mudDir. Jeff Nichols
(2013, PG-13, 130 minutes)

Director Jeff Nichols previously helmed Take Shelter, one of my favorite films of 2011. His follow-up, Mud, is set in another rural community, but takes a much different point of view, showing life along the Mississippi river through the eyes of 14-year-old Ellis (Tye Sheridan, in an impressive breakthrough performance). He becomes involved in the life of the mysterious title character played by Matthew McConaughey, who has made better, more interesting career choices in the last two years than he had in the previous 15.

Ellis’s motives and desires are the film’s most compelling aspect. His parents are separating, which will force him from the house he’s lived in all his life, so when he meets Mud on a desolate island on the Mississippi and hears his story of lost love, Ellis intervenes, both because he is drawn to Mud’s isolation from the rules and constraints of the outside world and because Ellis wants to prove, if only to himself, that love is something that can be relied on. If he can repair Mud’s romance, perhaps Ellis can put his own family back together.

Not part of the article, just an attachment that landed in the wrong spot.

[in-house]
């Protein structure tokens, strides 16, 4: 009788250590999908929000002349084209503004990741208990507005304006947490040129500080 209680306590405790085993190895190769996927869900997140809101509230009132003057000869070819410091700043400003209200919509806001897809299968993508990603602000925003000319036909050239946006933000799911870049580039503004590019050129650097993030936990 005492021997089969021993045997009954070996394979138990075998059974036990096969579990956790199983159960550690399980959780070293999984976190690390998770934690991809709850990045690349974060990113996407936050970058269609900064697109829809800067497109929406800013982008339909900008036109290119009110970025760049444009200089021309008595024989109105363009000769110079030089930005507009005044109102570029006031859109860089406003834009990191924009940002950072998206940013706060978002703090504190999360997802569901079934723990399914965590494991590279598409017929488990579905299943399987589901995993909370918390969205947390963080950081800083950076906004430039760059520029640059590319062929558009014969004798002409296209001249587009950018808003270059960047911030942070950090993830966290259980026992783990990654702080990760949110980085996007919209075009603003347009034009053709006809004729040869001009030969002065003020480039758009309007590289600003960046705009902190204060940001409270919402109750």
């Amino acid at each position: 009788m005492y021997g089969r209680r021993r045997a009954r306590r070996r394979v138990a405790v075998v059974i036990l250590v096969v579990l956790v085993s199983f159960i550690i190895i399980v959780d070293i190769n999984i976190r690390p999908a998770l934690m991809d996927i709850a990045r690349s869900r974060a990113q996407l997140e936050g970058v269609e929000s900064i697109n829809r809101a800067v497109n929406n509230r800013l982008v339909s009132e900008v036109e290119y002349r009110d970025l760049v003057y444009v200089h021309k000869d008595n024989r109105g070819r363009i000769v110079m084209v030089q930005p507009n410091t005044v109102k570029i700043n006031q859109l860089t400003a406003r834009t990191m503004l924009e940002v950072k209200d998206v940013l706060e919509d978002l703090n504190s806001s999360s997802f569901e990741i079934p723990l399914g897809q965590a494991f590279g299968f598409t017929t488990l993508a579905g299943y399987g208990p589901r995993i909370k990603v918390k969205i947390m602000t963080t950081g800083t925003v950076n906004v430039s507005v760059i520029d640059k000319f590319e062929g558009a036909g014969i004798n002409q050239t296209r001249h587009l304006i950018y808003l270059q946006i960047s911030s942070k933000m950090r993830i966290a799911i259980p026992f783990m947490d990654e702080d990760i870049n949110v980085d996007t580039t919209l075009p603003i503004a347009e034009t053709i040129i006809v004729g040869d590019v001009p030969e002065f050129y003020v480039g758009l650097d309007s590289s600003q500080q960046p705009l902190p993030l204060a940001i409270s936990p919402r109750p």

Themes of love, family, and obligation run throughout the film. Ellis’s best friend, Neckbone (Jacob Lofland) doesn’t have his parents and is being raised by his uncle (Michael Shannon). And Mud himself has a surrogate father of sorts in Tom Blankenship (Sam Shepard). Meanwhile, Ellis navigates his first romance, which is its own emotional minefield for a teenage boy; between his parents, himself, and Mud, Ellis is testing the limits of love at every turn.

The specifics of Mud’s storyline are not quite as interesting. He’s in love with Juniper (Reese Witherspoon) and in defending her honor ran afoul of the law. There is also a group of criminals hunting him down, and while Ellis runs errands for him information is revealed bit by bit in passages of exposition. It’s possible Mud’s story could support the film on its own – though a violent climax seems like a better fit for Django Unchained than this film – but it’s the impression he leaves on Ellis that ultimately leaves an impression on us.

 

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